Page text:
Mathematics Stack Exchange is a question and answer site for people studying math at any level and professionals in related fields. Join them; it only takes a minute:

Sign up
Here's how it works:
  1. Anybody can ask a question
  2. Anybody can answer
  3. The best answers are voted up and rise to the top

I am stuck on an elementary proof on the cardinality of sets on the following point:

Given two possibly empty sets, $A$ and $B$, I need to prove the existence of any function $f:A\rightarrow B$. Is it possible? Perhaps using AC? I'm thinking you must have at least a non-empty $B$ (all elements of $A$ mapped to the same point). Any help would be appreciated.

share|cite|improve this question

With the issue of possibly empty sets $A, B$, you might want to read up a bit on the existence of the Empty function.

In mathematics, an empty function is a function whose domain is the empty set. For each set A, there is exactly one such empty function

$$f_A: \varnothing \rightarrow A.$$

The graph of an empty function is a subset of the Cartesian product ∅ × A. Since the product is empty the only such subset is the empty set ∅. The empty subset is a valid graph since for every x in the domain ∅ there is a unique y in the codomain A such that (x,y) ∈ ∅ × A. This statement is an example of a vacuous truth since there is no x in the domain.

For perhaps a better explanation than that provided by Wikipedia, read this earlier post:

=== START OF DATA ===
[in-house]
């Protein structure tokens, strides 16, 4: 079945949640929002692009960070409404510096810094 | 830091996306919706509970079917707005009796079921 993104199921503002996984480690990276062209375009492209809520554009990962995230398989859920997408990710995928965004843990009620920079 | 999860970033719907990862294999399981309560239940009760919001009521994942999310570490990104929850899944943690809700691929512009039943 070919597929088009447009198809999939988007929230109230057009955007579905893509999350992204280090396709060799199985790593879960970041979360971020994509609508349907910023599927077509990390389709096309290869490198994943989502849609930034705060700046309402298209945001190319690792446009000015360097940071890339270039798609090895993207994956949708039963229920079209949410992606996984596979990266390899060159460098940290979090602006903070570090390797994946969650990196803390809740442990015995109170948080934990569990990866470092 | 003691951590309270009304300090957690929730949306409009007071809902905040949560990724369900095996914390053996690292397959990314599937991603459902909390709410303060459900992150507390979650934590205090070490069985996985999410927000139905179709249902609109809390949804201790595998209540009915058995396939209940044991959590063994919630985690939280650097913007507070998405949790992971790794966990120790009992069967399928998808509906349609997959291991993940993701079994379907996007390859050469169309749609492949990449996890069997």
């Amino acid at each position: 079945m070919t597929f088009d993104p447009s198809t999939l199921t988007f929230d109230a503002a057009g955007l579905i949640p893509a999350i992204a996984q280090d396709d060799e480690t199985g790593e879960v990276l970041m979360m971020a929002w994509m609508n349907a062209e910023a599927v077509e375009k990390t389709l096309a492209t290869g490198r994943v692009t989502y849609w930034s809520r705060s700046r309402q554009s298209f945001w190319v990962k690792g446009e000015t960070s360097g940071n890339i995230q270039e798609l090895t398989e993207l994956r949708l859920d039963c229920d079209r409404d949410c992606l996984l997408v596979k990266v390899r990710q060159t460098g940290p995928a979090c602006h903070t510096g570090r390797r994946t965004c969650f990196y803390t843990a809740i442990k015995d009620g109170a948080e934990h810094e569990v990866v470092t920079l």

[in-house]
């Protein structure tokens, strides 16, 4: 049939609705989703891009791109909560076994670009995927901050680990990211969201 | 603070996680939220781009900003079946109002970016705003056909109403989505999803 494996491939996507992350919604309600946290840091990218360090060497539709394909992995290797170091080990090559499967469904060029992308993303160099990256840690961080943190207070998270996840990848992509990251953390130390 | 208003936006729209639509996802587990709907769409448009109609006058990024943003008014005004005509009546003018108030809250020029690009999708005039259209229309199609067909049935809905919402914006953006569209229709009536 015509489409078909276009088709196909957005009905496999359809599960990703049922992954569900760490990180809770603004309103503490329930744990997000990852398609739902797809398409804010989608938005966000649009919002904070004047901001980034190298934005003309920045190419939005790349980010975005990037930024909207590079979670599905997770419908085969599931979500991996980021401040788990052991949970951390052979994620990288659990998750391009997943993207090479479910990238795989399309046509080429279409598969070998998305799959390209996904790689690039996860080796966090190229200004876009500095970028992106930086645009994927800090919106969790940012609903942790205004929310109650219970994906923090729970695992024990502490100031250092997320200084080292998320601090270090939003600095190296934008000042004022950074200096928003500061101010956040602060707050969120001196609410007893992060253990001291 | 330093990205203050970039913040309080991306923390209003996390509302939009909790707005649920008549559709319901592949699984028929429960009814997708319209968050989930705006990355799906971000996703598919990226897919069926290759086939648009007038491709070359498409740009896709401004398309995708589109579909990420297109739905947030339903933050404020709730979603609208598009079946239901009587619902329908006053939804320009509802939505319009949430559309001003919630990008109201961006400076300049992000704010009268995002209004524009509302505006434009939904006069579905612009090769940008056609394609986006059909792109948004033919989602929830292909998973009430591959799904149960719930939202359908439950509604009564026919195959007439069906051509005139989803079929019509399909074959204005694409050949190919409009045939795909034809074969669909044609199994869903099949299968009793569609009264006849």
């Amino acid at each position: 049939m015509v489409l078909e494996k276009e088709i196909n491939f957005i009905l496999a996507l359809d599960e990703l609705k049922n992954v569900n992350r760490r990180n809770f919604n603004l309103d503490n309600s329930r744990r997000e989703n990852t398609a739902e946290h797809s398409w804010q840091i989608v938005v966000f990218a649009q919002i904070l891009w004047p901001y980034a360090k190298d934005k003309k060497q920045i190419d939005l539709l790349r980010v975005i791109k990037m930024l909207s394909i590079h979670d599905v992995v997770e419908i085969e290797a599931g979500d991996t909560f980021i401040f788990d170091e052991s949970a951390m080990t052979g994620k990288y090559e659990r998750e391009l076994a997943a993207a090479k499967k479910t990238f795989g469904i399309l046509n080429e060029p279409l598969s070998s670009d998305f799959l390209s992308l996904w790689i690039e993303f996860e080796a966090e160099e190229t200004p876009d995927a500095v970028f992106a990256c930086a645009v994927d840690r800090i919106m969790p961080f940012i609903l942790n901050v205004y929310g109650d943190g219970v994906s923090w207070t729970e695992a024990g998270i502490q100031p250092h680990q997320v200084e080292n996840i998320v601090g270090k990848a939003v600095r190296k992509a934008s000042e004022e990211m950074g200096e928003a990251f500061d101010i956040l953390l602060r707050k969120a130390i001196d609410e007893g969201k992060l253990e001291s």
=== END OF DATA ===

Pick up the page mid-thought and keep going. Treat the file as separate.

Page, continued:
share|cite|improve this answer
That makes sense. What about $f:A\rightarrow \varnothing$? That doesn't seem possible for non-empty $A$. – Dan Christensen May 16 '13 at 4:30
That's a good question. Regarding your "choice" question, you might want to visit Axiom of Choice – amWhy May 16 '13 at 4:34
You are absolutely correct, @Dan. If $A$ is non-empty, then there exists no function $A\to\varnothing.$ This corresponds to the fact that $0^{\mathfrak a}=0$ for any non-zero cardinal $\mathfrak a$. – Cameron Buie May 16 '13 at 4:52
@amWhy: nice guidance! =1 – Amzoti May 16 '13 at 5:18
Dan, you are absolutely right that for $f: A \to B$, we need only stipulate that $B$ is not empty if A is not empty to guarantee the existence of a function from $f$. – amWhy May 16 '13 at 21:53

Your Answer


By posting your answer, you agree to the privacy policy and terms of service.

Not the answer you're looking for? Browse other questions tagged or ask your own question.